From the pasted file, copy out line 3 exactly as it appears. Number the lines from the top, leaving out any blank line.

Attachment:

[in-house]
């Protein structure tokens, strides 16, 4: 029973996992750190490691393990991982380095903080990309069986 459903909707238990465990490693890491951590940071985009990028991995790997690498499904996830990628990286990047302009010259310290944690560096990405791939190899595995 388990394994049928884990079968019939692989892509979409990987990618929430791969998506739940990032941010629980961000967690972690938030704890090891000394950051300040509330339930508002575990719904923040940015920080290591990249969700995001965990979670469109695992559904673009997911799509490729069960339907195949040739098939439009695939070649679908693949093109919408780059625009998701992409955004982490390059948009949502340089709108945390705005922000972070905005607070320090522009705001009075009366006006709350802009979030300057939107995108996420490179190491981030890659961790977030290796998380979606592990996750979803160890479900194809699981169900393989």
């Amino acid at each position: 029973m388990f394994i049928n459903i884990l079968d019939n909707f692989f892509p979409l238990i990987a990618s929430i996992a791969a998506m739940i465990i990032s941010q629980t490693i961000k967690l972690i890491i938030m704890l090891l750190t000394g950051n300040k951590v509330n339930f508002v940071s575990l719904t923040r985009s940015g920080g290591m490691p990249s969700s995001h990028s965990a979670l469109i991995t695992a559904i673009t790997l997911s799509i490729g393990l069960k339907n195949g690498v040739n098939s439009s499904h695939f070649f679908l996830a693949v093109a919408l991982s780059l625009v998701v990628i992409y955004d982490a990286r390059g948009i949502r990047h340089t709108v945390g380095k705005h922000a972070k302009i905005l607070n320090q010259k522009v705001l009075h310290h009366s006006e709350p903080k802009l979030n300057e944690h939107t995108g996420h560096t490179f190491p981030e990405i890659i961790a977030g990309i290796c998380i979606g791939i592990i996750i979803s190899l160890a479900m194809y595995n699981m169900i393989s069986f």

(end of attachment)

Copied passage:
């Amino acid at each position: 029973m388990f394994i049928n459903i884990l079968d019939n909707f692989f892509p979409l238990i990987a990618s929430i996992a791969a998506m739940i465990i990032s941010q629980t490693i961000k967690l972690i890491i938030m704890l090891l750190t000394g950051n300040k951590v509330n339930f508002v940071s575990l719904t923040r985009s940015g920080g290591m490691p990249s969700s995001h990028s965990a979670l469109i991995t695992a559904i673009t790997l997911s799509i490729g393990l069960k339907n195949g690498v040739n098939s439009s499904h695939f070649f679908l996830a693949v093109a919408l991982s780059l625009v998701v990628i992409y955004d982490a990286r390059g948009i949502r990047h340089t709108v945390g380095k705005h922000a972070k302009i905005l607070n320090q010259k522009v705001l009075h310290h009366s006006e709350p903080k802009l979030n300057e944690h939107t995108g996420h560096t490179f190491p981030e990405i890659i961790a977030g990309i290796c998380i979606g791939i592990i996750i979803s190899l160890a479900m194809y595995n699981m169900i393989s069986f």